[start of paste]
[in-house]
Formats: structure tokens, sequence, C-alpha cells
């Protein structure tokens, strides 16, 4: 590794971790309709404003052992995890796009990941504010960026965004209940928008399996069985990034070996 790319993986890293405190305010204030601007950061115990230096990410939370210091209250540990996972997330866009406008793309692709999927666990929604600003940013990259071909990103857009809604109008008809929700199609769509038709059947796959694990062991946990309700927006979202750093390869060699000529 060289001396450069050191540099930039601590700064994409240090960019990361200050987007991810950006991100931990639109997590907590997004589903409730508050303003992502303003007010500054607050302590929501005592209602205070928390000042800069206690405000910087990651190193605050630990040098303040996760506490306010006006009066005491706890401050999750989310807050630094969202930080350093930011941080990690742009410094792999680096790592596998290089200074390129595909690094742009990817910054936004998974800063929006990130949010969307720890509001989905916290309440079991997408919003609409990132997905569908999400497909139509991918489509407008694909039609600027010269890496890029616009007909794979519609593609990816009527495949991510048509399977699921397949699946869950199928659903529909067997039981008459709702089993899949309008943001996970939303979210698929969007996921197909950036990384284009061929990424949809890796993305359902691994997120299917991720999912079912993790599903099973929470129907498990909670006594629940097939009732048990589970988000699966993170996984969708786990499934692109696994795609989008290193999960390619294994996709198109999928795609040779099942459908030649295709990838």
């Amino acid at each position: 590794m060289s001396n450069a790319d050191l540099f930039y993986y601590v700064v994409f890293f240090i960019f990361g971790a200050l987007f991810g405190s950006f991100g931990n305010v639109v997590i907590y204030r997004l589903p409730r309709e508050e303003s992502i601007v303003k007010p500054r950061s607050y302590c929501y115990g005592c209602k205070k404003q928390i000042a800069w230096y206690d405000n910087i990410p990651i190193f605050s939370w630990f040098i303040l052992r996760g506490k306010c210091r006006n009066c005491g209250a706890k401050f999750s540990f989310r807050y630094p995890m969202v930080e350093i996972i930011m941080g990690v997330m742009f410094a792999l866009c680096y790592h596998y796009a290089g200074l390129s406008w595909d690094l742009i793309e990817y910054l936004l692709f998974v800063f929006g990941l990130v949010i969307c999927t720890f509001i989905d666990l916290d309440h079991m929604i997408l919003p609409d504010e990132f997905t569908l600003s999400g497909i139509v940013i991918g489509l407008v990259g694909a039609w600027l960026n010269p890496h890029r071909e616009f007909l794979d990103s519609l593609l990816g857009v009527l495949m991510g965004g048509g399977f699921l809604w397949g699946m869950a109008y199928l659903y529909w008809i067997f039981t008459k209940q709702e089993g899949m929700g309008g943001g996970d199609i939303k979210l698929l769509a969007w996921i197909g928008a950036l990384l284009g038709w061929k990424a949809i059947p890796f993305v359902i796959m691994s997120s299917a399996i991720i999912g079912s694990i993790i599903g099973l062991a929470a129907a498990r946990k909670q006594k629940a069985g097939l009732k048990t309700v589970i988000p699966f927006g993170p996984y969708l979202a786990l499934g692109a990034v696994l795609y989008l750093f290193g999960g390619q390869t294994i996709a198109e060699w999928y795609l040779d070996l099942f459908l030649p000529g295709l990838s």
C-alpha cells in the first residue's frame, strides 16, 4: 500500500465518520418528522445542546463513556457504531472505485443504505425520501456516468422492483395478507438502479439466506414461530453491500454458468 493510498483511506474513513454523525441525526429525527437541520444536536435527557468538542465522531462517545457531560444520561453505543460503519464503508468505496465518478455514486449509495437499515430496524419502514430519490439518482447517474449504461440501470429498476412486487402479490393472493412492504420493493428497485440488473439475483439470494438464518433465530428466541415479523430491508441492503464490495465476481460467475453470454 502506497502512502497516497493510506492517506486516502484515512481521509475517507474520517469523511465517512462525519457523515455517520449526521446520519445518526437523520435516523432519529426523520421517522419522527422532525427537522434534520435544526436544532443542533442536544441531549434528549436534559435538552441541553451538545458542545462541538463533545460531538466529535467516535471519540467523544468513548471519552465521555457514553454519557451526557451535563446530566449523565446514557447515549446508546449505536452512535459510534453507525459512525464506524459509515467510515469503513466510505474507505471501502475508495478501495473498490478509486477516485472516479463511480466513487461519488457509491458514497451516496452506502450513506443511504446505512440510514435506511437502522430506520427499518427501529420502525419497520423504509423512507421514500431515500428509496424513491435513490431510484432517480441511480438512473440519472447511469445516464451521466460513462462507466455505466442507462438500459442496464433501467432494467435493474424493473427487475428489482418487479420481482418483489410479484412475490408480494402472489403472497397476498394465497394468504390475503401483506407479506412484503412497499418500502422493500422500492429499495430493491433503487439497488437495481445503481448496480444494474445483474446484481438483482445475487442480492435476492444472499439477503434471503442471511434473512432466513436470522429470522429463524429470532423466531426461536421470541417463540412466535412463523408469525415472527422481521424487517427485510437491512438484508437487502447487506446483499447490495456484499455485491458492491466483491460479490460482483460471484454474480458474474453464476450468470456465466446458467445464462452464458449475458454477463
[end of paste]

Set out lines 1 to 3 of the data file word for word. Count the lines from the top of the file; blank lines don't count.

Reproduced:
[in-house]
Formats: structure tokens, sequence, C-alpha cells
């Protein structure tokens, strides 16, 4: 590794971790309709404003052992995890796009990941504010960026965004209940928008399996069985990034070996 790319993986890293405190305010204030601007950061115990230096990410939370210091209250540990996972997330866009406008793309692709999927666990929604600003940013990259071909990103857009809604109008008809929700199609769509038709059947796959694990062991946990309700927006979202750093390869060699000529 060289001396450069050191540099930039601590700064994409240090960019990361200050987007991810950006991100931990639109997590907590997004589903409730508050303003992502303003007010500054607050302590929501005592209602205070928390000042800069206690405000910087990651190193605050630990040098303040996760506490306010006006009066005491706890401050999750989310807050630094969202930080350093930011941080990690742009410094792999680096790592596998290089200074390129595909690094742009990817910054936004998974800063929006990130949010969307720890509001989905916290309440079991997408919003609409990132997905569908999400497909139509991918489509407008694909039609600027010269890496890029616009007909794979519609593609990816009527495949991510048509399977699921397949699946869950199928659903529909067997039981008459709702089993899949309008943001996970939303979210698929969007996921197909950036990384284009061929990424949809890796993305359902691994997120299917991720999912079912993790599903099973929470129907498990909670006594629940097939009732048990589970988000699966993170996984969708786990499934692109696994795609989008290193999960390619294994996709198109999928795609040779099942459908030649295709990838």